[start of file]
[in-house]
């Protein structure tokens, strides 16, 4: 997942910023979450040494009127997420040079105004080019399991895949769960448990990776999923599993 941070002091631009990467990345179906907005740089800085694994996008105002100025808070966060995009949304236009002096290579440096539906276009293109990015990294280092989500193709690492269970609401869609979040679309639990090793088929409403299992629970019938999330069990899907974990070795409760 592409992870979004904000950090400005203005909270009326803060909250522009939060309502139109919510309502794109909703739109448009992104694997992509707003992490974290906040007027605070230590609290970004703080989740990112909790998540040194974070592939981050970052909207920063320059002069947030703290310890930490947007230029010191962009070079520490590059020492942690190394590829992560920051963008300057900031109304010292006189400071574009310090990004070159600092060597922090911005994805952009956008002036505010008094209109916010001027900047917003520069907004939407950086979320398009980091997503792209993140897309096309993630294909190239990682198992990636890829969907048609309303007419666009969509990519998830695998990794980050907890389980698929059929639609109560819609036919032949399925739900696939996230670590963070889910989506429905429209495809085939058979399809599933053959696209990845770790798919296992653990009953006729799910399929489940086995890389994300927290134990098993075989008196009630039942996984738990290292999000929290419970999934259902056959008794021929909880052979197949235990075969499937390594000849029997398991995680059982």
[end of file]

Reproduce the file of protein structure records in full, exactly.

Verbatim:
[in-house]
């Protein structure tokens, strides 16, 4: 997942910023979450040494009127997420040079105004080019399991895949769960448990990776999923599993 941070002091631009990467990345179906907005740089800085694994996008105002100025808070966060995009949304236009002096290579440096539906276009293109990015990294280092989500193709690492269970609401869609979040679309639990090793088929409403299992629970019938999330069990899907974990070795409760 592409992870979004904000950090400005203005909270009326803060909250522009939060309502139109919510309502794109909703739109448009992104694997992509707003992490974290906040007027605070230590609290970004703080989740990112909790998540040194974070592939981050970052909207920063320059002069947030703290310890930490947007230029010191962009070079520490590059020492942690190394590829992560920051963008300057900031109304010292006189400071574009310090990004070159600092060597922090911005994805952009956008002036505010008094209109916010001027900047917003520069907004939407950086979320398009980091997503792209993140897309096309993630294909190239990682198992990636890829969907048609309303007419666009969509990519998830695998990794980050907890389980698929059929639609109560819609036919032949399925739900696939996230670590963070889910989506429905429209495809085939058979399809599933053959696209990845770790798919296992653990009953006729799910399929489940086995890389994300927290134990098993075989008196009630039942996984738990290292999000929290419970999934259902056959008794021929909880052979197949235990075969499937390594000849029997398991995680059982």